If China sticks to the terms it’s laying out in its new agreement with the U.S., it could automatically become the third largest import market for wheat farmers worldwide, says a U.S. Wheat spokesman.
The deal includes new, more specific rules for China to import wheat under its tariff rate quota (TRQ) of 9.64 million tons, said Dalton Henry, vice president of policy for U.S. Wheat, the overseas marketing arm for the industry.
“It’s not every day you can find that size of a market,” Henry told the Capital Press.
Even if U.S. wheat producers only do a third of that business, which Henry considers a “pretty conservative” estimate, it means a brand-new No. 1 export market for U.S. wheat producers, he said.
“It would be like adding a brand-new Japan to U.S. wheat exports out of the Pacific Northwest,” Henry said.
Previously, China had never allowed the quota to fill.
“They found ways to frustrate it, the majority of it is held by state trading entities,” Henry said.
U.S. Wheat believes China is more likely to adhere to the agreement because the U.S. won a case against China in the World Trade Organization last spring. China had already issued new rules in September. The rules in the phase one agreement go a step further, Henry said.
“In our minds, this agreement is very significant, but it’s even more significant because it’s not standing by itself on a TRQ front,” he said. “That makes it very likely that it’s put into place in a way beneficial for U.S. wheat.”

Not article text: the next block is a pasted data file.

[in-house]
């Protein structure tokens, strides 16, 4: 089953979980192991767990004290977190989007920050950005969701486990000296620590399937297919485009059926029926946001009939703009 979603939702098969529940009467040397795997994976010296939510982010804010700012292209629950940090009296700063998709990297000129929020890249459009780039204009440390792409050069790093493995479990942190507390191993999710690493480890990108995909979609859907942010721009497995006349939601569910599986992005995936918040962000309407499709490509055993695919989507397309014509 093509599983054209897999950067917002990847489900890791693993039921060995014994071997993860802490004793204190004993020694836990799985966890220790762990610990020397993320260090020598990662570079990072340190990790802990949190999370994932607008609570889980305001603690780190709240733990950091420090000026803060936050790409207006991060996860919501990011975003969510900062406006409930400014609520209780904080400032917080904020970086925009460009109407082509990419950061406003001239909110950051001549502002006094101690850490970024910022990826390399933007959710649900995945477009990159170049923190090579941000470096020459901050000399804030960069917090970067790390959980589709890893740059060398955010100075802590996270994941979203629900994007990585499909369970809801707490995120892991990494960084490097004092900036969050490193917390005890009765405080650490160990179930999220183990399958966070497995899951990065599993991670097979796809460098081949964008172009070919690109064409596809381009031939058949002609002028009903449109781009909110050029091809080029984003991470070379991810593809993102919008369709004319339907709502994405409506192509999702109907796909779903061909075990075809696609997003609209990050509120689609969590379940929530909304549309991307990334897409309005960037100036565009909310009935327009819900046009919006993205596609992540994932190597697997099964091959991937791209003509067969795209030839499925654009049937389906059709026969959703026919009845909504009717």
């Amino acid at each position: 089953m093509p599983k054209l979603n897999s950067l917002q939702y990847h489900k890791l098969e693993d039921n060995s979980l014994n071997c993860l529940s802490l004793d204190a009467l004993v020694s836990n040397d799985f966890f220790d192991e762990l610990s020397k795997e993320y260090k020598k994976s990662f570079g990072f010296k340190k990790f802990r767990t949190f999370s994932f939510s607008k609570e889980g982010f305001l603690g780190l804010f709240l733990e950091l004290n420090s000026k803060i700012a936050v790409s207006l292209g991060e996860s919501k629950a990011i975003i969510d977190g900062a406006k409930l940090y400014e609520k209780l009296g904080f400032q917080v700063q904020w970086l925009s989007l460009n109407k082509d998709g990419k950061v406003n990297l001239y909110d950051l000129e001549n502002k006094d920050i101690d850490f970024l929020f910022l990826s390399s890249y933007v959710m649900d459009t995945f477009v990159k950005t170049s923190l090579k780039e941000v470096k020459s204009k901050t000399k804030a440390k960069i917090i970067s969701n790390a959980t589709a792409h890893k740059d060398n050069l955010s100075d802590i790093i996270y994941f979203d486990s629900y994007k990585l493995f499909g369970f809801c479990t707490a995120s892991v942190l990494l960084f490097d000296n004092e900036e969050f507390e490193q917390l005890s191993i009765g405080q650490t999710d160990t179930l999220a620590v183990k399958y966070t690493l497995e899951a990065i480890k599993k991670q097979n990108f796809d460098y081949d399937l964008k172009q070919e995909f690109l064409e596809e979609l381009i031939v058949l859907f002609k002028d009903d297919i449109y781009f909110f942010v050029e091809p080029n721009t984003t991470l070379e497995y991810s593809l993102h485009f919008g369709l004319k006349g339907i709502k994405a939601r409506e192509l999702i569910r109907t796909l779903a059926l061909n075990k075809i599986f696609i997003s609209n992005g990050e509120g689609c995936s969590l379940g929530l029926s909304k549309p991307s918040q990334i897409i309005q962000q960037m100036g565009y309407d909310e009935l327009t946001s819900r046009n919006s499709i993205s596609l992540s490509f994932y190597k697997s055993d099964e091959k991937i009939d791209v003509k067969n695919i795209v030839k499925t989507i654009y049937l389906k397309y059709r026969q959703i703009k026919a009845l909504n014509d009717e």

“Access to Asian markets is critical for Pacific Northwest wheat growers,” Bill Flory, Idaho Wheat Commission board member and chairman of the Wheat Marketing Center, said in a press release. “This agreement is encouraging from that export standpoint but also for the benefit of millers and consumers in China who will have more high-quality U.S. wheat products available.”
Questions remain about the $40 billion to $50 billion in agricultural purchases under the agreement, Henry said, but U.S. Wheat is excited about the structural pieces of the agreement, including requirements for additional transparency regarding domestic support.
The U.S. won a second case against China in the WTO on this matter last winter, with a ruling that China had exceeded allowable levels of support.
”It is so hard to collect data on exactly what China is doing with their government policies; it’s good to see those included as well,” Henry said.
In a phase two agreement, the agricultural industry would like long-term certainty that China is stepping away from retaliatory tariffs on U.S. products, providing confidence in consistent buying each year, and cooperation on sanitary and phytosanitary animal and plant health measures.
“The Trump administration deserves a lot of credit,” Henry said. “The WTO wins took a big step forward; this builds on those. The hope would be that Phase Two continues to build on any successes we see out of this one.”
Henry said with uncertainty taken out of Japan, this first phase with China and movement on the USMCA trade deal with Canada and Mexico, the wheat industry hopes the country can return to “proactive” negotiations with countries like Vietnam and the United Kingdom, all ripe for U.S. wheat exports.